APRIL 2017 • 21
LIFE IN MEXICO • MORGAN SMITH
Tears and Laughter in the Desert A journey to a wedding uplifting in midst of poverty
e cross the border at Santa Teresa to the west of Ciudad Juárez, my car loaded with candy for the mental patients at Vision in Action, beans and rice for Elvira and her family, and used clothing to give to the Mixteca Indians who gather on the Mexican side of the crossing and try to sell snacks, plastic horses and other toys, crosses with Jesus on them and statuettes of the Virgin of Guadalupe. They always recognize my car and come storming over. I park at the edge of the parking lot between the border fence and the Mexican customs line, place the clothing in the sand and step back to let the Mixtecas grab at it. They all migrated north from Oaxaca together and they all live near each other in Anapra on the edge of Juárez, but when it comes to sharing the clothing, it’s just a free-forall. Nonetheless, there are several who have become friends — Graciela, who is from Toluca, as well as Santiago, Florentina and their children — and I intend to interview them and their children and write about their struggles. Then we head straight south. My heart always lifts when I drive this barren, trashy section of desert. It’s the same mix of exhilaration and fear, a sense that no matter how well prepared you are, something unexpected likely will happen. Today, however, will be the most unusual of any of the 80 or 90 visits I have made to the border in the last six years. First, we stop briefly at Vision in Action, the mental asylum where two pair of patients will get married that afternoon. This is part of Pastor Galván’s belief in the dignity of his patients and his sense that giving them the same opportunities that we “sane” people have helps them recover. For the past 21 years, he has cared for 100-120 patients, most of whom have been brought to him by the police with a variety of ailments. Although various officials have offered government support, it always has strings attached — someone is going to get a cut — so he remains independent, relying on donations. Then we go to the home of Elvira Romero and her grandkids, the home that was built with funds donated in memory of my wife, Julie, who died last April. This house had a meaning far beyond just beMatachine dancers perform on the dirt street near the new shrine.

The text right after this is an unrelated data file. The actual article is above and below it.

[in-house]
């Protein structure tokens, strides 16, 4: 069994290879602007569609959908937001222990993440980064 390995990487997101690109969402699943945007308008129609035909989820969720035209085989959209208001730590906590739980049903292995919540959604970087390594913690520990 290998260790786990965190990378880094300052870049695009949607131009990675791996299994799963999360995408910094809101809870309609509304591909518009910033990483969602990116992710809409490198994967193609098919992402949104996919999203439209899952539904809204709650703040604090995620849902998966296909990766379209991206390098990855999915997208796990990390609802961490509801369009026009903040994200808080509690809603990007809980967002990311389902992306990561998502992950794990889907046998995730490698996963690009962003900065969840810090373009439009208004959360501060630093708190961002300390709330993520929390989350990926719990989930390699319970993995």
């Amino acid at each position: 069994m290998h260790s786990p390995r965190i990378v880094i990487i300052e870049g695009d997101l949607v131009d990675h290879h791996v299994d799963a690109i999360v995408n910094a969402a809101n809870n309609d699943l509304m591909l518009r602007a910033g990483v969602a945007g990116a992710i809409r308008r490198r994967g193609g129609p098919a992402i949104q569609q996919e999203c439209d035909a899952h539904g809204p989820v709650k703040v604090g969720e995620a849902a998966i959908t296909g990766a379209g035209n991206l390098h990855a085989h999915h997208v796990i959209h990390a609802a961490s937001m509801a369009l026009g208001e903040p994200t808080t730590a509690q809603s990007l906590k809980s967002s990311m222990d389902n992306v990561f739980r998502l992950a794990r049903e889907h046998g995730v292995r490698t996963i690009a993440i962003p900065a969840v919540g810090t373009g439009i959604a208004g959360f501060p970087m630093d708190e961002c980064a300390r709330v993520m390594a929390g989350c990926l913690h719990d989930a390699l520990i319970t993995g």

Ángel, his son, and an assistant, all with Siguiendo los Pasos de Jesús, a non-profit building company, participate in creating a shrine in honor of Morgan Smith’s wife who died last April.